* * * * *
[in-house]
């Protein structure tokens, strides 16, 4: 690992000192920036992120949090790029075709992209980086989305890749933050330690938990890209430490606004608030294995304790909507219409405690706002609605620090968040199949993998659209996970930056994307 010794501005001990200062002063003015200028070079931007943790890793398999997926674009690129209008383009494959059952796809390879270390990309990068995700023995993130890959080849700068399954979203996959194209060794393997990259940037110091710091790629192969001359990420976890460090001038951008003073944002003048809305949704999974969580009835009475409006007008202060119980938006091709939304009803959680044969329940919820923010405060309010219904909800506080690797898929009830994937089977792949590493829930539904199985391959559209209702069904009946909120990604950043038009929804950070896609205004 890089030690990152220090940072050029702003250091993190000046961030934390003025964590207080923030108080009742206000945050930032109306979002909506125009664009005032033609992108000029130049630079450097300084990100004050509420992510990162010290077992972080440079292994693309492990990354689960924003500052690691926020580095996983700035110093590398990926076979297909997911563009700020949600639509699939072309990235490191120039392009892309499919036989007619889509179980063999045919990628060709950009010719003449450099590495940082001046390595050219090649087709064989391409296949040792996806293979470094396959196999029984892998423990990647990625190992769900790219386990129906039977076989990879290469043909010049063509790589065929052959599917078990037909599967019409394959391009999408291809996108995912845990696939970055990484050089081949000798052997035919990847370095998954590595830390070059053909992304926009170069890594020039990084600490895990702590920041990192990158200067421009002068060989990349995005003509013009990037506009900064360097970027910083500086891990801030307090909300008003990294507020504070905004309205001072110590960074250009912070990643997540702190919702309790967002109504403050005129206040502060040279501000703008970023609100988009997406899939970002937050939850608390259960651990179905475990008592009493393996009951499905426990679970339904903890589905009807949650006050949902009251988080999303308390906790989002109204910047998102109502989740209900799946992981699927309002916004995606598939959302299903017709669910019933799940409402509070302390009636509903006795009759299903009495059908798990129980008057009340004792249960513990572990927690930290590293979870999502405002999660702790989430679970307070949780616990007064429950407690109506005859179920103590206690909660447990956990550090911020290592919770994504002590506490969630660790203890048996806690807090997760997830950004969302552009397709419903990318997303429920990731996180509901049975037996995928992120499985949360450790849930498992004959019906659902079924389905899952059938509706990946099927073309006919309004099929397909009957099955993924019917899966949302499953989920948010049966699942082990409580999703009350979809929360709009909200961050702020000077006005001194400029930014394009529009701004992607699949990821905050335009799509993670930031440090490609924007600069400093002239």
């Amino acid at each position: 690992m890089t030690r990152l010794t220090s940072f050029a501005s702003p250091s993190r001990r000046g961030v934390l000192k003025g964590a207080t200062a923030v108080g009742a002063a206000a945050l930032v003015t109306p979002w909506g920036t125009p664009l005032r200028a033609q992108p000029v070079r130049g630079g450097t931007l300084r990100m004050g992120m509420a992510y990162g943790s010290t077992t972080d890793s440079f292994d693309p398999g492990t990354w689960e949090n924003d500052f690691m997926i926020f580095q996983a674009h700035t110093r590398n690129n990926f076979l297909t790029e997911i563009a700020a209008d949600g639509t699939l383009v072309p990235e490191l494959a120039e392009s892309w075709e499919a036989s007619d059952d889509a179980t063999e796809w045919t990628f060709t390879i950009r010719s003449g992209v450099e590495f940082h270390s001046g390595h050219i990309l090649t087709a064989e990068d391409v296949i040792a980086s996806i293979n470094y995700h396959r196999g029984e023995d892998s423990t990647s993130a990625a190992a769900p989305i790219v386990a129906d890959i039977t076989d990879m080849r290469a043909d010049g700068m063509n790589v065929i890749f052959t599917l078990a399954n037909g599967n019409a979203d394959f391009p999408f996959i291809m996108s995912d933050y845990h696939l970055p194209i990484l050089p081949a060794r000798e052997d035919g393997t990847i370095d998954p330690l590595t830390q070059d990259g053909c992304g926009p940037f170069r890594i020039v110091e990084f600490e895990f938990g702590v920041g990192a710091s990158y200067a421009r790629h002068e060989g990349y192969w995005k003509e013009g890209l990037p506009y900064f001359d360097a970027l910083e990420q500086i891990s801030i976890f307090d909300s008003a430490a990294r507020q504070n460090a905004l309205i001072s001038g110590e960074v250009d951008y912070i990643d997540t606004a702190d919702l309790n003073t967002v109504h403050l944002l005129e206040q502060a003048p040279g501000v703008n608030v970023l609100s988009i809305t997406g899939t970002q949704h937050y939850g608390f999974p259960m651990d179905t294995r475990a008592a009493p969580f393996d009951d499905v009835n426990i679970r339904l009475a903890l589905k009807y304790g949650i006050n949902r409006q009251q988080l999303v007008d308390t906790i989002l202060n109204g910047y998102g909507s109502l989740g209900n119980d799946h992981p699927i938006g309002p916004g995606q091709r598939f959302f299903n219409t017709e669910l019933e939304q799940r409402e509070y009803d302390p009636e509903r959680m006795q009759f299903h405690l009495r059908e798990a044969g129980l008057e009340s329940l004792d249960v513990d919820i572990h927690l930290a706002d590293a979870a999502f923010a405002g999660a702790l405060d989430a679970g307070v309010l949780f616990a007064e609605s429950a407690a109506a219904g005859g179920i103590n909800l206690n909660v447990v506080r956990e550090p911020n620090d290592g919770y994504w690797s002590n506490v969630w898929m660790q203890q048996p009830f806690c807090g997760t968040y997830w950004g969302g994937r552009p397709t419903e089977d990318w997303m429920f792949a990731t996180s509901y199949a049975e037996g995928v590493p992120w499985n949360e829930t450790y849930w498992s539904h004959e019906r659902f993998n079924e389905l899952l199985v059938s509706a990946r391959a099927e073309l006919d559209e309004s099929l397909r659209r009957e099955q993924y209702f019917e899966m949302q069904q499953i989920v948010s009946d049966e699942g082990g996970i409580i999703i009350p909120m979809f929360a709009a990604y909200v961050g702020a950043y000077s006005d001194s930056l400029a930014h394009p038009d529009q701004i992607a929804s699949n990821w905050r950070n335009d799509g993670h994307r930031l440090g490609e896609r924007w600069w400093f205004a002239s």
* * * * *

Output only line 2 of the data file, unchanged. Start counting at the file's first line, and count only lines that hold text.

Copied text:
């Protein structure tokens, strides 16, 4: 690992000192920036992120949090790029075709992209980086989305890749933050330690938990890209430490606004608030294995304790909507219409405690706002609605620090968040199949993998659209996970930056994307 010794501005001990200062002063003015200028070079931007943790890793398999997926674009690129209008383009494959059952796809390879270390990309990068995700023995993130890959080849700068399954979203996959194209060794393997990259940037110091710091790629192969001359990420976890460090001038951008003073944002003048809305949704999974969580009835009475409006007008202060119980938006091709939304009803959680044969329940919820923010405060309010219904909800506080690797898929009830994937089977792949590493829930539904199985391959559209209702069904009946909120990604950043038009929804950070896609205004 890089030690990152220090940072050029702003250091993190000046961030934390003025964590207080923030108080009742206000945050930032109306979002909506125009664009005032033609992108000029130049630079450097300084990100004050509420992510990162010290077992972080440079292994693309492990990354689960924003500052690691926020580095996983700035110093590398990926076979297909997911563009700020949600639509699939072309990235490191120039392009892309499919036989007619889509179980063999045919990628060709950009010719003449450099590495940082001046390595050219090649087709064989391409296949040792996806293979470094396959196999029984892998423990990647990625190992769900790219386990129906039977076989990879290469043909010049063509790589065929052959599917078990037909599967019409394959391009999408291809996108995912845990696939970055990484050089081949000798052997035919990847370095998954590595830390070059053909992304926009170069890594020039990084600490895990702590920041990192990158200067421009002068060989990349995005003509013009990037506009900064360097970027910083500086891990801030307090909300008003990294507020504070905004309205001072110590960074250009912070990643997540702190919702309790967002109504403050005129206040502060040279501000703008970023609100988009997406899939970002937050939850608390259960651990179905475990008592009493393996009951499905426990679970339904903890589905009807949650006050949902009251988080999303308390906790989002109204910047998102109502989740209900799946992981699927309002916004995606598939959302299903017709669910019933799940409402509070302390009636509903006795009759299903009495059908798990129980008057009340004792249960513990572990927690930290590293979870999502405002999660702790989430679970307070949780616990007064429950407690109506005859179920103590206690909660447990956990550090911020290592919770994504002590506490969630660790203890048996806690807090997760997830950004969302552009397709419903990318997303429920990731996180509901049975037996995928992120499985949360450790849930498992004959019906659902079924389905899952059938509706990946099927073309006919309004099929397909009957099955993924019917899966949302499953989920948010049966699942082990409580999703009350979809929360709009909200961050702020000077006005001194400029930014394009529009701004992607699949990821905050335009799509993670930031440090490609924007600069400093002239």